Police are right to worry about their safety on the job. The shootings in West Auckland yesterday are an awful reminder of the risk every officer faces and what's at stake when something goes wrong.
Of course there is never a "good time" for police to be allegedly ambushed and killed.
We're fortunate these events in New Zealand are relatively rare. But the timing of this tragedy is especially pertinent.
With ongoing protests around the world about police brutality and racial profiling, and fresh off the back of the Police Armed Response Team trial here, it adds another layer of complexity and tension in the debate about arming more of our police.
I went through hundreds of pages of documents released to journalists under the Official Information Act, and a couple of things about the Armed Response Team trial were very clear.
The trial was rushed. It was poorly planned. From an academic perspective it was woefully designed. And the communities affected most by officers with guns on the beat weren't consulted.
But that doesn't necessarily mean there shouldn't have been a trial. Or that a better balance couldn't be found between making police officers and the public safe.
Because police do face risks. Here's what the Auditor-General said in the official report into gun buyback scheme: "There is no reliable picture of how many newly prohibited firearms, magazines, and parts remain in the community."
When I went to the Police National Headquarters and interviewed Police Commissioner Andy Coster last week, he told me frankly that no one knows how many illegal guns are still on New Zealand's streets.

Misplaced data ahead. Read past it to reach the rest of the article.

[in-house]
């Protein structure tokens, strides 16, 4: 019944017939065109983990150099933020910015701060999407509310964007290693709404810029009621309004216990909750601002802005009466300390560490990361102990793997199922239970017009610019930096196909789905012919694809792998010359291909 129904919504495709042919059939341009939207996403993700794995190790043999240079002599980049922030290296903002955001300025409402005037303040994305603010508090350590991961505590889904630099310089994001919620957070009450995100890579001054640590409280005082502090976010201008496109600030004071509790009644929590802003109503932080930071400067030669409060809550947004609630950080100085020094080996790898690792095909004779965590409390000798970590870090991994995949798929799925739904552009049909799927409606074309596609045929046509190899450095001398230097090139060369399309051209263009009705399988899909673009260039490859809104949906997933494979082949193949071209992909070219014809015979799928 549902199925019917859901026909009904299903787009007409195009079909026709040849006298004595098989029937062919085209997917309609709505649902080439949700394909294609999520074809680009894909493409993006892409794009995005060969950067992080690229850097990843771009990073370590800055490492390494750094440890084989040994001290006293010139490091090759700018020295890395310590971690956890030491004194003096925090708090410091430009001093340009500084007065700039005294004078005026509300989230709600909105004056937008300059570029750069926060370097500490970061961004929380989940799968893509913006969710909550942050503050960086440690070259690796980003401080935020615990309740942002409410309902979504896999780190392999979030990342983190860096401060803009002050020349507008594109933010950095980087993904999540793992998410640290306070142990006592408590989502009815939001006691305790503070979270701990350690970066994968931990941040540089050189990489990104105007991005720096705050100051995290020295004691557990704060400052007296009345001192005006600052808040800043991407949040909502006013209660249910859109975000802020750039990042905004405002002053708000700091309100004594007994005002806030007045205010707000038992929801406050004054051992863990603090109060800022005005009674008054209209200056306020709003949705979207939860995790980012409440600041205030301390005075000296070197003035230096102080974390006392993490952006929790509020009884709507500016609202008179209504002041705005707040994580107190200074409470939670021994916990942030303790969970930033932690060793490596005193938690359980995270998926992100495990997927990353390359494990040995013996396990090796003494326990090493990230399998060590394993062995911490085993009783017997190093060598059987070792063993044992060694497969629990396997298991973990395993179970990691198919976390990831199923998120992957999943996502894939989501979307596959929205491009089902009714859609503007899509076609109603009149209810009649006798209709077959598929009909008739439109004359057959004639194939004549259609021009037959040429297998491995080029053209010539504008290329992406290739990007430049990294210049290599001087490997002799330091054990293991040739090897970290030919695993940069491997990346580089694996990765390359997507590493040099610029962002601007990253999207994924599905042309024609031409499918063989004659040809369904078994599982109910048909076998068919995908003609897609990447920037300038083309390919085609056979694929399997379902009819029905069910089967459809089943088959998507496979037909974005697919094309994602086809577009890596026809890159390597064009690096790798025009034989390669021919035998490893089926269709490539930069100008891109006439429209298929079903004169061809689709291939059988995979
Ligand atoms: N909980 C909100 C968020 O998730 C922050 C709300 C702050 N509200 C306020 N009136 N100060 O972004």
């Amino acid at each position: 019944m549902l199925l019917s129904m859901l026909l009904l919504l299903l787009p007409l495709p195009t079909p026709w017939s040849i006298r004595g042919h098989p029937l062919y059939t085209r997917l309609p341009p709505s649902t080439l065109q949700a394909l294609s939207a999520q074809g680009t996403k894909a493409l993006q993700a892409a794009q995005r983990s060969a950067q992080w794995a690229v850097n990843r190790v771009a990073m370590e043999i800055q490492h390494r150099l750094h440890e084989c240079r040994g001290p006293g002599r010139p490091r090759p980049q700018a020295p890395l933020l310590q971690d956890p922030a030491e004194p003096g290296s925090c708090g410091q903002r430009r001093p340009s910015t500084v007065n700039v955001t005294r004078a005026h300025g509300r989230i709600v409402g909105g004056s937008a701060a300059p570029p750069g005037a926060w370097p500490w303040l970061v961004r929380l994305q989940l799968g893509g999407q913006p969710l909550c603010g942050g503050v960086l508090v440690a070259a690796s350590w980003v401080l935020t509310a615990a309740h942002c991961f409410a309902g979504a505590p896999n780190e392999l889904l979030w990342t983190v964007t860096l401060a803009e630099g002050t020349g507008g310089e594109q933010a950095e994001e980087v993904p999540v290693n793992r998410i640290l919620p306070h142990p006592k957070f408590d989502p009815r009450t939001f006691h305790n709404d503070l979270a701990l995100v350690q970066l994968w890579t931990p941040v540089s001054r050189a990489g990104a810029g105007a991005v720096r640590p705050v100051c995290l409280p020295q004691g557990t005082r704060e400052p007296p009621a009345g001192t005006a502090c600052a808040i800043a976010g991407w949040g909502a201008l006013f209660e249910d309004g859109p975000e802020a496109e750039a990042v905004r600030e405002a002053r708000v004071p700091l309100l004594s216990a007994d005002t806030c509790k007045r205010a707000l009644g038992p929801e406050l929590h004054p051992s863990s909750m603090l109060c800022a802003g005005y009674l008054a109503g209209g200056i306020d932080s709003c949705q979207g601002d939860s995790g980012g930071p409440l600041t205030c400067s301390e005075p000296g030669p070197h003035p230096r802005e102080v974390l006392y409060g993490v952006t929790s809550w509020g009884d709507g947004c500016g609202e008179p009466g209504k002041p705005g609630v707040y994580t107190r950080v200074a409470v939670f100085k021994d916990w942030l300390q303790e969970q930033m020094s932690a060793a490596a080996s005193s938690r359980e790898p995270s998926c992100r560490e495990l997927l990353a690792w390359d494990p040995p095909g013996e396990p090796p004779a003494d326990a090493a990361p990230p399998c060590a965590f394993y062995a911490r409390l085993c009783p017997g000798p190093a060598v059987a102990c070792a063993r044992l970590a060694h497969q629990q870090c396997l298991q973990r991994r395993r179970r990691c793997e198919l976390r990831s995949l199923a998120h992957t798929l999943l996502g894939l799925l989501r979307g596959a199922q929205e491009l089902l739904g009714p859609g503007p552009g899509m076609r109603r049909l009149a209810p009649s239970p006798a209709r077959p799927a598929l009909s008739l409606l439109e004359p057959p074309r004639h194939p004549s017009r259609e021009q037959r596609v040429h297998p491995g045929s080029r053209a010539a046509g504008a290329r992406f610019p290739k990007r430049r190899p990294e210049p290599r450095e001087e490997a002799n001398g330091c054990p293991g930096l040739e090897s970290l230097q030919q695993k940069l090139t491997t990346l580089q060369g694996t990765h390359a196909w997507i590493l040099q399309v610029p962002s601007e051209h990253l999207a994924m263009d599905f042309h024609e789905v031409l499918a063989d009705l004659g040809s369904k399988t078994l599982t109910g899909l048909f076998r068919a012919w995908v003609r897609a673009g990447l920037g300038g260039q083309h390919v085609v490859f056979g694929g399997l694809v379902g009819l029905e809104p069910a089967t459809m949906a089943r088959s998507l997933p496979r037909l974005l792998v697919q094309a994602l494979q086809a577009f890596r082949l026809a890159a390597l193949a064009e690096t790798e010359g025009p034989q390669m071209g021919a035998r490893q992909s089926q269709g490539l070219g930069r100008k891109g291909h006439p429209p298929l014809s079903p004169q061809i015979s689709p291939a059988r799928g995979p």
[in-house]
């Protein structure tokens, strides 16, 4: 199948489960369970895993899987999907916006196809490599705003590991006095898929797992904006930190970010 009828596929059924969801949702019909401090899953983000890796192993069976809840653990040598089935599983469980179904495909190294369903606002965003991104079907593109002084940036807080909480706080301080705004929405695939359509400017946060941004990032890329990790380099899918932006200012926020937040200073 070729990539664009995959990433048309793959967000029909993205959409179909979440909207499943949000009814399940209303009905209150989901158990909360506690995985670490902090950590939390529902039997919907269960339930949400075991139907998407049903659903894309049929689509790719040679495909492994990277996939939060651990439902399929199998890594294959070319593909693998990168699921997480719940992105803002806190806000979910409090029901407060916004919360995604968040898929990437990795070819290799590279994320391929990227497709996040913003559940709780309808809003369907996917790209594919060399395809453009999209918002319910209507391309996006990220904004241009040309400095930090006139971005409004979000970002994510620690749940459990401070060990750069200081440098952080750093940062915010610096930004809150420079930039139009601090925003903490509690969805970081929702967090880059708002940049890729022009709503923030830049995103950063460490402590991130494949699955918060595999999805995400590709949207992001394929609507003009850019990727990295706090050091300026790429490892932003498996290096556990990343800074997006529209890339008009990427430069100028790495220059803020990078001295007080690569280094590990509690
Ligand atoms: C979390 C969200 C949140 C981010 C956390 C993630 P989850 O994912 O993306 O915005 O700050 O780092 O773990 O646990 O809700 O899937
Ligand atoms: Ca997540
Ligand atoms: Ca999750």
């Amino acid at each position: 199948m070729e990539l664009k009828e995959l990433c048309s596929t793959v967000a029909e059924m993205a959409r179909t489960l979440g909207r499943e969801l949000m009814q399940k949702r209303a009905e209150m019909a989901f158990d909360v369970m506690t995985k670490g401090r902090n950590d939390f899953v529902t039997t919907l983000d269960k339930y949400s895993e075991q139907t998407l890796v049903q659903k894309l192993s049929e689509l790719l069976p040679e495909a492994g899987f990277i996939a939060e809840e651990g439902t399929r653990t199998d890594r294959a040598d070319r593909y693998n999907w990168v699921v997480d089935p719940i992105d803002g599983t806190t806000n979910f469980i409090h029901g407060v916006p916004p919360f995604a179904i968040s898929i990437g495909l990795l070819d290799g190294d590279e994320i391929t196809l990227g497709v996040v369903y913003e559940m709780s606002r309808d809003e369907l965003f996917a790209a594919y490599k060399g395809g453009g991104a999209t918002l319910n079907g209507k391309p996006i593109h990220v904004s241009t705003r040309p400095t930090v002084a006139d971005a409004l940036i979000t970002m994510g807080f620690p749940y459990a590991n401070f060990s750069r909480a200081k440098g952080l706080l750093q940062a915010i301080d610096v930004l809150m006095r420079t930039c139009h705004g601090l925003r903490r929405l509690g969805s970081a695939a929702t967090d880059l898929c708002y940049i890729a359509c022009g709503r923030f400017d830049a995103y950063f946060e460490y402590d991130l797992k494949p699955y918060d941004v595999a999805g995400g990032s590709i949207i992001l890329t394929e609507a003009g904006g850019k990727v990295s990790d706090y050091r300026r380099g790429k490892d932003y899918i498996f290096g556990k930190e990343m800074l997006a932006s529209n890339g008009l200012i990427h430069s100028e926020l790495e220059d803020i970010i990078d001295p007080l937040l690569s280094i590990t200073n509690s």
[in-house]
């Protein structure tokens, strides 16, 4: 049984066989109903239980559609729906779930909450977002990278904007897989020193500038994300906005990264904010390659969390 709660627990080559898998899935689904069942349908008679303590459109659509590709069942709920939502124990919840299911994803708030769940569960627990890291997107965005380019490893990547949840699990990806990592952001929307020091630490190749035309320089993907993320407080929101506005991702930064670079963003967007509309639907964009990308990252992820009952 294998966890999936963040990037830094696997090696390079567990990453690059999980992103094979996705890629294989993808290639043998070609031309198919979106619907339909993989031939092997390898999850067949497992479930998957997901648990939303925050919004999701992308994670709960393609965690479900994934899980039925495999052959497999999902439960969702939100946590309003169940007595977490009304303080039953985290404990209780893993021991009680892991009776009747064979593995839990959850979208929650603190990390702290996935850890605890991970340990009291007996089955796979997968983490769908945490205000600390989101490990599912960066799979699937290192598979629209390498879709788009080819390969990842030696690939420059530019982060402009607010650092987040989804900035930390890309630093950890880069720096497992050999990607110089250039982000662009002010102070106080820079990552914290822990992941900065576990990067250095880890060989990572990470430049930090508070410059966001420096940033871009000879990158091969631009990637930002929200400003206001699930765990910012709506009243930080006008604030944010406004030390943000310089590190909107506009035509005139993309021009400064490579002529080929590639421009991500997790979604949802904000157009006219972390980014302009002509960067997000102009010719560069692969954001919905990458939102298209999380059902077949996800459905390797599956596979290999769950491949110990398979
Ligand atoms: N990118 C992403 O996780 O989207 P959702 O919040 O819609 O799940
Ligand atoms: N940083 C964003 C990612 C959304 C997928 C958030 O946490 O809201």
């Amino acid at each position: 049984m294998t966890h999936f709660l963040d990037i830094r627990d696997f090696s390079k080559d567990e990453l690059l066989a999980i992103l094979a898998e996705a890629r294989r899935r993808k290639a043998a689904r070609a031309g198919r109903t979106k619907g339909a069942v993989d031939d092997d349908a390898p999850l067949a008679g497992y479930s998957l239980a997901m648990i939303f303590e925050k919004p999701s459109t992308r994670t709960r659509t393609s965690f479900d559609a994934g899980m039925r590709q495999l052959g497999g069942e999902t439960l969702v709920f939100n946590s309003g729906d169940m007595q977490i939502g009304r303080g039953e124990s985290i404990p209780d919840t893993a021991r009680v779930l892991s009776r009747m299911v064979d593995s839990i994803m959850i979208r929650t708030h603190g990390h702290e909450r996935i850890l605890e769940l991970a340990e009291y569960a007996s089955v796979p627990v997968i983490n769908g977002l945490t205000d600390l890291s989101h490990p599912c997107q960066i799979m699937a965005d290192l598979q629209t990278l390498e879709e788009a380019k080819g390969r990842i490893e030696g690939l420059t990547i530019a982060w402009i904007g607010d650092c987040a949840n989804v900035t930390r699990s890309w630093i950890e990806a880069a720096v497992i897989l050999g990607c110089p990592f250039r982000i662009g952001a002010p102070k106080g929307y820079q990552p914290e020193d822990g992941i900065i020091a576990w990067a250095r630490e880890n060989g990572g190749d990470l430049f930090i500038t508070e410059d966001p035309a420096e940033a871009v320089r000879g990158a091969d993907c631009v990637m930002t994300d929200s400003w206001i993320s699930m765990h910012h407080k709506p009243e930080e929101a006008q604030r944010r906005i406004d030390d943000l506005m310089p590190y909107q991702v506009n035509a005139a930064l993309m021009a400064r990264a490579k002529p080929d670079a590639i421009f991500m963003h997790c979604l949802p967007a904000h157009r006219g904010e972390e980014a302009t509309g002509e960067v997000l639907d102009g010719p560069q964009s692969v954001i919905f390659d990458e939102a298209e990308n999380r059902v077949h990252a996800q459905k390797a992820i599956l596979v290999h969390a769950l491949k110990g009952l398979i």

Imagine knowing that, in the back of your mind, as you strap on a blue vest and head out on the beat. It would hardly inspire confidence.
Police deserve to feel as safe as is possible. The public deserves to feel as safe as is possible. Of course there are mixed views on both sides, but generally when it comes to the debate over arming police, the perceived safety of one party comes at the expense of the other. Many police want to guns in order to feel more safe. Many people, especially in Māori and Pacifica communities, feel less safe when police are armed.
Here's a line that stuck out to me from those files we obtained on the ART trial. It's from the Evidenced Based Policing Centre: "There is an intrinsic trade-off between the issues of police safety and public trust. Police are feeling more threatened on the job and require means to effectively protect themselves. However, this need must also be weighed against how changes to the way police are armed will affect public trust and confidence."
We don't yet know much detail about the West Auckland shooting and I don't want to speculate.
But I do think we have a responsibility as a society to continue conversations about how best to strike the balance between making police safe and making the public safe.
The problem with the ART trial wasn't the question of whether we should have specialist armed units to respond to gun crime. As yesterday's event sadly proves, that's a legitimate question that deserves careful, informed consideration and scrutiny.
The problem was the process. I think the way it was rolled out actually let down officers on the front line. In scrapping ARTs, there is a risk that the central issue in question has been pushed off the table as well.
And no one in any profession deserves to die on the job.